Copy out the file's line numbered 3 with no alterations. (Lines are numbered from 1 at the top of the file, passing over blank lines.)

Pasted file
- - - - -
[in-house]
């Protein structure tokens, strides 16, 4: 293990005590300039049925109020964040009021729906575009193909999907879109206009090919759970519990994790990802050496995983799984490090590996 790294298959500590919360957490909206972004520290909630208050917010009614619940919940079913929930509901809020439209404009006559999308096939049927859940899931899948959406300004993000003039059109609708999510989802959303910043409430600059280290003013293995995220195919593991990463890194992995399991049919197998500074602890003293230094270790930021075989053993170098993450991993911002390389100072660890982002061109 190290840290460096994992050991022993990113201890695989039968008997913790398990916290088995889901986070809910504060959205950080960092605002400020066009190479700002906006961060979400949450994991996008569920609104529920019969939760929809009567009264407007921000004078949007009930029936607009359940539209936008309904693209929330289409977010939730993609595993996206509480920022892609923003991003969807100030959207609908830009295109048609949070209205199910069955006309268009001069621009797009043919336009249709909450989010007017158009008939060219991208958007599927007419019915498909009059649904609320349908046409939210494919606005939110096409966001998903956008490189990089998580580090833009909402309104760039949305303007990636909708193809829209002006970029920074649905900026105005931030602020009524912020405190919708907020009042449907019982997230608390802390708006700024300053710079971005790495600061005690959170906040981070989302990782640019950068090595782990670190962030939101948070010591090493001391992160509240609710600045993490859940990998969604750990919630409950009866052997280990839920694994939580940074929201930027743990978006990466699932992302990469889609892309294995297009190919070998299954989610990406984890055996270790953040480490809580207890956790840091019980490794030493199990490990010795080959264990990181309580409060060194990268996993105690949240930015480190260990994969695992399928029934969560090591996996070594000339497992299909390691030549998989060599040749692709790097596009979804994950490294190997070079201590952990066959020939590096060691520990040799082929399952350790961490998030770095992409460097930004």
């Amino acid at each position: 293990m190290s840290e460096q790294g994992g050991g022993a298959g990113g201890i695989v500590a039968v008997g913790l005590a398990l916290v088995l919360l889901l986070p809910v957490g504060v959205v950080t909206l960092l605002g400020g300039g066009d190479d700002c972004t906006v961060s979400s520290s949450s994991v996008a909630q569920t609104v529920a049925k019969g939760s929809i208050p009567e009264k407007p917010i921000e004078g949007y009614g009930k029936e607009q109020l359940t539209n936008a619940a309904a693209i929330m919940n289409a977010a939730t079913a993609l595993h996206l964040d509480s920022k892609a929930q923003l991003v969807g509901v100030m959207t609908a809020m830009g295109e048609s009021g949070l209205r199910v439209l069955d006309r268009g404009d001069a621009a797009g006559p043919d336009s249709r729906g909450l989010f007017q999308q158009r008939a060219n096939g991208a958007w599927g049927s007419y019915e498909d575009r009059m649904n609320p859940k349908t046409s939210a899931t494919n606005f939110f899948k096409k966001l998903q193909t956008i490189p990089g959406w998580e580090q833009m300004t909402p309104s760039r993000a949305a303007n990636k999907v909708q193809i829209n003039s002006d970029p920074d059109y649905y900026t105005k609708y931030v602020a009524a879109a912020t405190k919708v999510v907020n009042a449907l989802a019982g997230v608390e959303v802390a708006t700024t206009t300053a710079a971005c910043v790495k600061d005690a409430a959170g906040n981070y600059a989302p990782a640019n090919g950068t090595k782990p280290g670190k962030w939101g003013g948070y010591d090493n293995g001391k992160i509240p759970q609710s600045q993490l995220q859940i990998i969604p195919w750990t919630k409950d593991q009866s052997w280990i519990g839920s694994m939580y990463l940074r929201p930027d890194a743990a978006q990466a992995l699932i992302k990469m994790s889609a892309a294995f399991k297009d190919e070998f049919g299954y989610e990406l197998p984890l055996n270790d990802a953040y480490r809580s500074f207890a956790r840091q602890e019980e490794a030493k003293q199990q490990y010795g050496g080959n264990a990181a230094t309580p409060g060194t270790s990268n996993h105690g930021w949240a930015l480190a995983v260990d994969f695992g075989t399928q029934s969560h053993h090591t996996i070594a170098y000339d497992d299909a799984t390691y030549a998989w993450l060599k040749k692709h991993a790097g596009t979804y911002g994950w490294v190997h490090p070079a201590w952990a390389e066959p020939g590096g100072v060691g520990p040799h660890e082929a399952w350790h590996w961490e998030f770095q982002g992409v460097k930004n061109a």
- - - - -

């Amino acid at each position: 293990m190290s840290e460096q790294g994992g050991g022993a298959g990113g201890i695989v500590a039968v008997g913790l005590a398990l916290v088995l919360l889901l986070p809910v957490g504060v959205v950080t909206l960092l605002g400020g300039g066009d190479d700002c972004t906006v961060s979400s520290s949450s994991v996008a909630q569920t609104v529920a049925k019969g939760s929809i208050p009567e009264k407007p917010i921000e004078g949007y009614g009930k029936e607009q109020l359940t539209n936008a619940a309904a693209i929330m919940n289409a977010a939730t079913a993609l595993h996206l964040d509480s920022k892609a929930q923003l991003v969807g509901v100030m959207t609908a809020m830009g295109e048609s009021g949070l209205r199910v439209l069955d006309r268009g404009d001069a621009a797009g006559p043919d336009s249709r729906g909450l989010f007017q999308q158009r008939a060219n096939g991208a958007w599927g049927s007419y019915e498909d575009r009059m649904n609320p859940k349908t046409s939210a899931t494919n606005f939110f899948k096409k966001l998903q193909t956008i490189p990089g959406w998580e580090q833009m300004t909402p309104s760039r993000a949305a303007n990636k999907v909708q193809i829209n003039s002006d970029p920074d059109y649905y900026t105005k609708y931030v602020a009524a879109a912020t405190k919708v999510v907020n009042a449907l989802a019982g997230v608390e959303v802390a708006t700024t206009t300053a710079a971005c910043v790495k600061d005690a409430a959170g906040n981070y600059a989302p990782a640019n090919g950068t090595k782990p280290g670190k962030w939101g003013g948070y010591d090493n293995g001391k992160i509240p759970q609710s600045q993490l995220q859940i990998i969604p195919w750990t919630k409950d593991q009866s052997w280990i519990g839920s694994m939580y990463l940074r929201p930027d890194a743990a978006q990466a992995l699932i992302k990469m994790s889609a892309a294995f399991k297009d190919e070998f049919g299954y989610e990406l197998p984890l055996n270790d990802a953040y480490r809580s500074f207890a956790r840091q602890e019980e490794a030493k003293q199990q490990y010795g050496g080959n264990a990181a230094t309580p409060g060194t270790s990268n996993h105690g930021w949240a930015l480190a995983v260990d994969f695992g075989t399928q029934s969560h053993h090591t996996i070594a170098y000339d497992d299909a799984t390691y030549a998989w993450l060599k040749k692709h991993a790097g596009t979804y911002g994950w490294v190997h490090p070079a201590w952990a390389e066959p020939g590096g100072v060691g520990p040799h660890e082929a399952w350790h590996w961490e998030f770095q982002g992409v460097k930004n061109a």